Burzahom was the first Neolithic site to be discovered in Kashmir. The Neolithic was a part of the stone age when people started using a new technique of making stone tools by grinding and polishing them till they had a smooth surface. They started relying more and more on getting their food by growing crops and domesticating animals. They also began to make pottery. All these changes may seem very ordinary to you, but they were actually extraordinary because they led to big changes in the life of people. The Neolithic settlement at Burzahom is dated to about 3000 B.C.. But people continued to live in this place for many centuries after the stone age as well.
Burzahom means 'place of birch' in Kashmiri. This is because there are a lot of birch trees in the area. Pieces of brunt birch found in the excavations showed that there were birch trees here in the stone age as well. Burzahom is located on the bed of a dried-up lake. There many such dried-up lakes in Kashmir, and the Kashmiris call them 'karewas.' The forests and lakes around Burzahom meant there was a good food and water supply. This explains why people chose to live here for so many centuries.
There is something unusual about the earliest Neolithic homes at Burzahom. They were below ground level. The people dug pits into the ground with the help of stone tools. They plastered the sides of the pits with mud. The pits were usually round or oval (a few were rectangular or squarish). They were narrow at the top and wide at the base. Archaeologists found holes all around the pits. These must have been the places where people fixed wooden poles to give support to a roof made out of branches of trees. Some of the deeper pits had a few steps leading down. As for the less deep ones, people could have simply jumped down into them. Living in these pits was a way in which the early Neolithic people of Burzahom tried to keep snug and warm in the bitterly cold winter.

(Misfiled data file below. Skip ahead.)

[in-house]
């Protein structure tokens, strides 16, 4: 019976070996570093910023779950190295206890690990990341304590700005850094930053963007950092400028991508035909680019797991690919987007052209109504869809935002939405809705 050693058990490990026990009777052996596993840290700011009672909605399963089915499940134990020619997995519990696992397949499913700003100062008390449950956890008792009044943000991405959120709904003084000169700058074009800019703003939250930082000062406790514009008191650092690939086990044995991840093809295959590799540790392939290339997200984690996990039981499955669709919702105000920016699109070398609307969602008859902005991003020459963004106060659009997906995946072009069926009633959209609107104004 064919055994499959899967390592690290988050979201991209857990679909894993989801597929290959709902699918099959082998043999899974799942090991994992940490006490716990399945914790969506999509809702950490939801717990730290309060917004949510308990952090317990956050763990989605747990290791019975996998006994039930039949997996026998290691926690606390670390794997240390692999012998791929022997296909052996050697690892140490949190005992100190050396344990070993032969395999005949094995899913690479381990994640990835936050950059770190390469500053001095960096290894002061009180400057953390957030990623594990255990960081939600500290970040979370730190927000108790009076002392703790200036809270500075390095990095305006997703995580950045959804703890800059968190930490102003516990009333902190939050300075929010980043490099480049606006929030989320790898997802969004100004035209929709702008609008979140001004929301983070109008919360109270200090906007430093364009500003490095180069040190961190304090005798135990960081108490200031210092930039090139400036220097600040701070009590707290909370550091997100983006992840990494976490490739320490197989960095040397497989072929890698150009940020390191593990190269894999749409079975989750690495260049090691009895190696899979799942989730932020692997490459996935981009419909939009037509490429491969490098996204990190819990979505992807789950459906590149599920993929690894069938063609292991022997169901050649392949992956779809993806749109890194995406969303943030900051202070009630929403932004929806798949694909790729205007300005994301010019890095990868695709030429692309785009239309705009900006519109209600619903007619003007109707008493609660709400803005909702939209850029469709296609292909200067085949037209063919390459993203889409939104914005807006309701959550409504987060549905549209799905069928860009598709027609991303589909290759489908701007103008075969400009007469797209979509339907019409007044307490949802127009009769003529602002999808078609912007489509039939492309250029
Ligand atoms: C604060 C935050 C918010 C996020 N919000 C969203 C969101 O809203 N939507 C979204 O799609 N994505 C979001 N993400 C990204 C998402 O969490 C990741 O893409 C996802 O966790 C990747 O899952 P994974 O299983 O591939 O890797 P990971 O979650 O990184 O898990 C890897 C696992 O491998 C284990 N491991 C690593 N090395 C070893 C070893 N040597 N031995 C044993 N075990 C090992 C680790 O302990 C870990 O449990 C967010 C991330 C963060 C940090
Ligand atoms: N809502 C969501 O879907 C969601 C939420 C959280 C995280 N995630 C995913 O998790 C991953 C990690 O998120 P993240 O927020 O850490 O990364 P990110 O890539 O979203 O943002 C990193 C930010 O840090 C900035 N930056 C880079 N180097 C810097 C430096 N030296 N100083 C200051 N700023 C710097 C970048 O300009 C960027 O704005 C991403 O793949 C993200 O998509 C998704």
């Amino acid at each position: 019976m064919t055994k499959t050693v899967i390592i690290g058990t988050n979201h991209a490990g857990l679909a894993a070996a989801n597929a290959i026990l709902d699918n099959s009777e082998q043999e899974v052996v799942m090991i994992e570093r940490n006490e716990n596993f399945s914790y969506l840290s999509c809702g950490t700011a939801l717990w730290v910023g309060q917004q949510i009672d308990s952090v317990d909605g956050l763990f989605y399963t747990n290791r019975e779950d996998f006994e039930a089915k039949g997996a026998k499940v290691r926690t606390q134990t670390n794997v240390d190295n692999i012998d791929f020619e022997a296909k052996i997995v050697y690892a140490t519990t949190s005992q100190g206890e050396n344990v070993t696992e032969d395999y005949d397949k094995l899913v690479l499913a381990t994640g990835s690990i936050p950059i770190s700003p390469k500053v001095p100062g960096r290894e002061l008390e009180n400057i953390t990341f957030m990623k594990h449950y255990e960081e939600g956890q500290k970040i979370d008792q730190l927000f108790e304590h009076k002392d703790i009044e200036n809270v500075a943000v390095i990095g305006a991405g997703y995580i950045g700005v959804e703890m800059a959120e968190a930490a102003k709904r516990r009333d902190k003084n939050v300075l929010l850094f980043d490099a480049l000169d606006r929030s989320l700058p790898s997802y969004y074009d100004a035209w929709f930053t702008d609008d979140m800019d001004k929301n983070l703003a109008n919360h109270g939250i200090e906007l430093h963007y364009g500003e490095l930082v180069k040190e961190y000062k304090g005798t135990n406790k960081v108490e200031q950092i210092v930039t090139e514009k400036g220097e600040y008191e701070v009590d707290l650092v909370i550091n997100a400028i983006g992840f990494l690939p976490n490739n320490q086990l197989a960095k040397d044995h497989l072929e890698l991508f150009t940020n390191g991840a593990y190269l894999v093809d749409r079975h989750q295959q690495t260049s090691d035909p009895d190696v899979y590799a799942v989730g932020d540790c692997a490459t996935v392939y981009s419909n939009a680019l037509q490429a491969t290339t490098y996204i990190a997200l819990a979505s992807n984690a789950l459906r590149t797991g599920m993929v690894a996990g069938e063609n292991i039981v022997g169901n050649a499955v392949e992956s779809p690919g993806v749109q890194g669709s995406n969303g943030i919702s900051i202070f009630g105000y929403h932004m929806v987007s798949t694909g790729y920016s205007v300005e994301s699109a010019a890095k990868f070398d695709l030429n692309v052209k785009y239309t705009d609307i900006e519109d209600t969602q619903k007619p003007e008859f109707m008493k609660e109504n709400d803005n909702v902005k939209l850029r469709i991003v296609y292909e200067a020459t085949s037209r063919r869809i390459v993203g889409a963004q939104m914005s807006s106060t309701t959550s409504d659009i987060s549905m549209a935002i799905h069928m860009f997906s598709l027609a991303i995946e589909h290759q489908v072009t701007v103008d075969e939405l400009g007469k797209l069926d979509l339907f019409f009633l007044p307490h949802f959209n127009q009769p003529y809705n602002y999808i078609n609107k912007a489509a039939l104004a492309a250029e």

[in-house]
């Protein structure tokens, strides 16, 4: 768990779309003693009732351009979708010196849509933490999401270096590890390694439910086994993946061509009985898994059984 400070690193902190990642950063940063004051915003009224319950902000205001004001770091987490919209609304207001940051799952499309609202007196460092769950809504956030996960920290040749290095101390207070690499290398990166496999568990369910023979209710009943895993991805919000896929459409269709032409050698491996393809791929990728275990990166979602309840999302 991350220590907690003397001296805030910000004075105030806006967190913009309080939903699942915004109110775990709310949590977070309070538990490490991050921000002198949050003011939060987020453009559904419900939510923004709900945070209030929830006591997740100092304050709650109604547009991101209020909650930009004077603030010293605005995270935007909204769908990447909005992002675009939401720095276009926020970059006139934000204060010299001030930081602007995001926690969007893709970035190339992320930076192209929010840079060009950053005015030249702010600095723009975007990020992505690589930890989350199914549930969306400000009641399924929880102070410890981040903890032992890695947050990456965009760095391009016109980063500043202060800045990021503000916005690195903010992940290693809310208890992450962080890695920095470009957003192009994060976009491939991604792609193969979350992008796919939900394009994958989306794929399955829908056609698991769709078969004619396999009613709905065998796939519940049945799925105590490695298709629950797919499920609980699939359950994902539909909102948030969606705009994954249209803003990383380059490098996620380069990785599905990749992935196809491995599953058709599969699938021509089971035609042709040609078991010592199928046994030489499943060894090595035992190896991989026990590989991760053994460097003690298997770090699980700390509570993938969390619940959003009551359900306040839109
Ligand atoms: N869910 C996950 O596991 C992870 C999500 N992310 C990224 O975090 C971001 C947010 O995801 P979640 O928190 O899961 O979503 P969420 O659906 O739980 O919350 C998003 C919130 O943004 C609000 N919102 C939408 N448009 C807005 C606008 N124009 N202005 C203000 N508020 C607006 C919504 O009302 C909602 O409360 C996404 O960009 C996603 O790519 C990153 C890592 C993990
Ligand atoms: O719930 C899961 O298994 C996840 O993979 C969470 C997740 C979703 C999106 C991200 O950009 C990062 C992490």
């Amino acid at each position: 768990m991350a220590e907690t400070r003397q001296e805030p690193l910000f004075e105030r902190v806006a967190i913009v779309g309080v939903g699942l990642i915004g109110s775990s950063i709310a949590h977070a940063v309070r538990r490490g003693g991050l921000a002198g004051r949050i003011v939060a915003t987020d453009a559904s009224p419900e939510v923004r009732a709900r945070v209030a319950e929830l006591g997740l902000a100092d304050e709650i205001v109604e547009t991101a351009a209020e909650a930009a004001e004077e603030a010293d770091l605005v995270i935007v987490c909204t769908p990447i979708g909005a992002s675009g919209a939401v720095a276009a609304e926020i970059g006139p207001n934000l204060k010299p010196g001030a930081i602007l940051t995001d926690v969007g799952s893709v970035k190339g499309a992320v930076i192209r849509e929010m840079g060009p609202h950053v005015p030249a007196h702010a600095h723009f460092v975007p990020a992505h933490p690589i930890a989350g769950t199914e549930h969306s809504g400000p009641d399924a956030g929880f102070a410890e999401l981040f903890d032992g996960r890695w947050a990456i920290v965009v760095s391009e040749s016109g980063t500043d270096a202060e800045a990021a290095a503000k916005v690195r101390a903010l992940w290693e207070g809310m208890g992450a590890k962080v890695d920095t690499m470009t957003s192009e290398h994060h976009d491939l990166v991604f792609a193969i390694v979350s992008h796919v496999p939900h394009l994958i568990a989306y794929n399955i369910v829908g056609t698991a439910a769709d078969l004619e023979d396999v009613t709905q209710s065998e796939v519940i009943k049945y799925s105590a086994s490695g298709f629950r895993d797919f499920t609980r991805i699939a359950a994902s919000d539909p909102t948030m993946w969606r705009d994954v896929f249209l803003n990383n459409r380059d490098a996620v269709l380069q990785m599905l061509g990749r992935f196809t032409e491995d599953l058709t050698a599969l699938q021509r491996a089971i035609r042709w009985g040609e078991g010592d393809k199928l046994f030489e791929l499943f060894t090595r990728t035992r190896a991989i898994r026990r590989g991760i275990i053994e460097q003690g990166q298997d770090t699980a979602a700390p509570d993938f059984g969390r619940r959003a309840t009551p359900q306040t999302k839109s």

How do we know people actually lived in these pits?
Ash, charcoal and pieces of pottery were found in them. Some of the pits had ovens (chulas) made of stone or clay, on which people cooked their food. A stone used for grinding grain was found in one of them. All this proves that people lived in the pits.
The early Neolithic people of Burzahom made simple hand-made pots in different shapes and sizes, gray, red and brown in color. They made polished stone tools. One of the unique things about the Neolithic culture of Burzahom is that the people also made a lot of tools out of animal bones and antlers. The bone tools included harpoons for fishing, needles for sewing, and arrow-heads, spear-heads and daggers for hunting.
At some point of time, in about 2000 B.C., there were some changes in the way of life of the Neolithic people of Burzahom. Archaeologists call this phase period II. The people gave up their pit homes and started to live in mud huts at ground level. What happened to the old abandoned pit dwellings? Some of them were filled up and the new houses were built over them. Another change took place in the pottery. The potters of Burzahom started making a new kind of shiny black pottery, which was probably used by people on special occasions. Most of the pottery was hand-made but a few post were made on the potter's wheel. One of the exciting find was red wheel-made pot filled with 950 beautiful beads made of semi-precious stones.
More and more stone and bone tools were now being made and they had a better finish compared to the earlier ones. Many burials of this phase were discovered. The burials were usually under house floors or in the compounds. The people seem to have smeared red ochre (geru) on the bodies before burying them. Most of the burials did not have any items placed along with the body.
Apart from human burials, burials of animals were also found. Animals were sometimes buried along with humans and some times on their own. They included wild animals like wolves, ibex (mountain goat), deer and snow leopards. The tamed or domesticated animals that appear in the burials include dogs, cattle, buffaloes, goats and sheep. Animal burials of this kind are not found at Neolithic sites in other parts of India.
An interesting discovery was a stone slab with a hunting scene carved on it. It shows two hunters hunting a stag. One hunter is armed with a long spear and the other with a bow and arrow. This shows us that hunting was still a part of the life of the Neolithic people of Burzahom. Recently, scientists studied the seeds found at Neolithic levels of Burzahom. They identified seeds of wild and cultivated types of wheat, barley and lentils (dals) of different kinds
After the discovery and excavation of Burzahom, many other Neolithic sites were discovered in Kashmir at places such as Begagund, Gofkral, Hariparigom, Olchibag, Pampur, Panzgom, Sombur Waztal, and Brah. The types of houses and tools at these sites are similar to those of Burzahom. This shows us that the Neolithic cultures in different parts of our country had their own special features.